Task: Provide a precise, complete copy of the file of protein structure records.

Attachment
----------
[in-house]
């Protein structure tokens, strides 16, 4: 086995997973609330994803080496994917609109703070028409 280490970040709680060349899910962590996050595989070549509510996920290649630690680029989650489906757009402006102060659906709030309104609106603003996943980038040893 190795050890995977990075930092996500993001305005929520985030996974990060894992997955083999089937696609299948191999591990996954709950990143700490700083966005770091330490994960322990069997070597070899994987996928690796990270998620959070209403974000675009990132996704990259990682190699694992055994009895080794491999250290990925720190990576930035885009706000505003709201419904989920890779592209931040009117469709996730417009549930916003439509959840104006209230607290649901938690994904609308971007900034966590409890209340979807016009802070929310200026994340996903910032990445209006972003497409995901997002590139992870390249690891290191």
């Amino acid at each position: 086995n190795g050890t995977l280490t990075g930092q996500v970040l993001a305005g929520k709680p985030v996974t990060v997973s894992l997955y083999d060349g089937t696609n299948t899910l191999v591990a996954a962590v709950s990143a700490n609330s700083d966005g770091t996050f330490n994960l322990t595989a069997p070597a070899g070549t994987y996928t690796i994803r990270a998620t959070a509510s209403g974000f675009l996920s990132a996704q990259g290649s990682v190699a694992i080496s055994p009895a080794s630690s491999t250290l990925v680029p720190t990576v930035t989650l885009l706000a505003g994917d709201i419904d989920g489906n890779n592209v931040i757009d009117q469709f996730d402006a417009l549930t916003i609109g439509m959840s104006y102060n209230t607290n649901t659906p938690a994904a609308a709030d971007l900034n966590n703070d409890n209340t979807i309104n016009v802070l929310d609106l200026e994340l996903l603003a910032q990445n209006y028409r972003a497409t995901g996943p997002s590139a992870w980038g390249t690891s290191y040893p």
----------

[in-house]
């Protein structure tokens, strides 16, 4: 086995997973609330994803080496994917609109703070028409 280490970040709680060349899910962590996050595989070549509510996920290649630690680029989650489906757009402006102060659906709030309104609106603003996943980038040893 190795050890995977990075930092996500993001305005929520985030996974990060894992997955083999089937696609299948191999591990996954709950990143700490700083966005770091330490994960322990069997070597070899994987996928690796990270998620959070209403974000675009990132996704990259990682190699694992055994009895080794491999250290990925720190990576930035885009706000505003709201419904989920890779592209931040009117469709996730417009549930916003439509959840104006209230607290649901938690994904609308971007900034966590409890209340979807016009802070929310200026994340996903910032990445209006972003497409995901997002590139992870390249690891290191």
């Amino acid at each position: 086995n190795g050890t995977l280490t990075g930092q996500v970040l993001a305005g929520k709680p985030v996974t990060v997973s894992l997955y083999d060349g089937t696609n299948t899910l191999v591990a996954a962590v709950s990143a700490n609330s700083d966005g770091t996050f330490n994960l322990t595989a069997p070597a070899g070549t994987y996928t690796i994803r990270a998620t959070a509510s209403g974000f675009l996920s990132a996704q990259g290649s990682v190699a694992i080496s055994p009895a080794s630690s491999t250290l990925v680029p720190t990576v930035t989650l885009l706000a505003g994917d709201i419904d989920g489906n890779n592209v931040i757009d009117q469709f996730d402006a417009l549930t916003i609109g439509m959840s104006y102060n209230t607290n649901t659906p938690a994904a609308a709030d971007l900034n966590n703070d409890n209340t979807i309104n016009v802070l929310d609106l200026e994340l996903l603003a910032q990445n209006y028409r972003a497409t995901g996943p997002s590139a992870w980038g390249t690891s290191y040893p």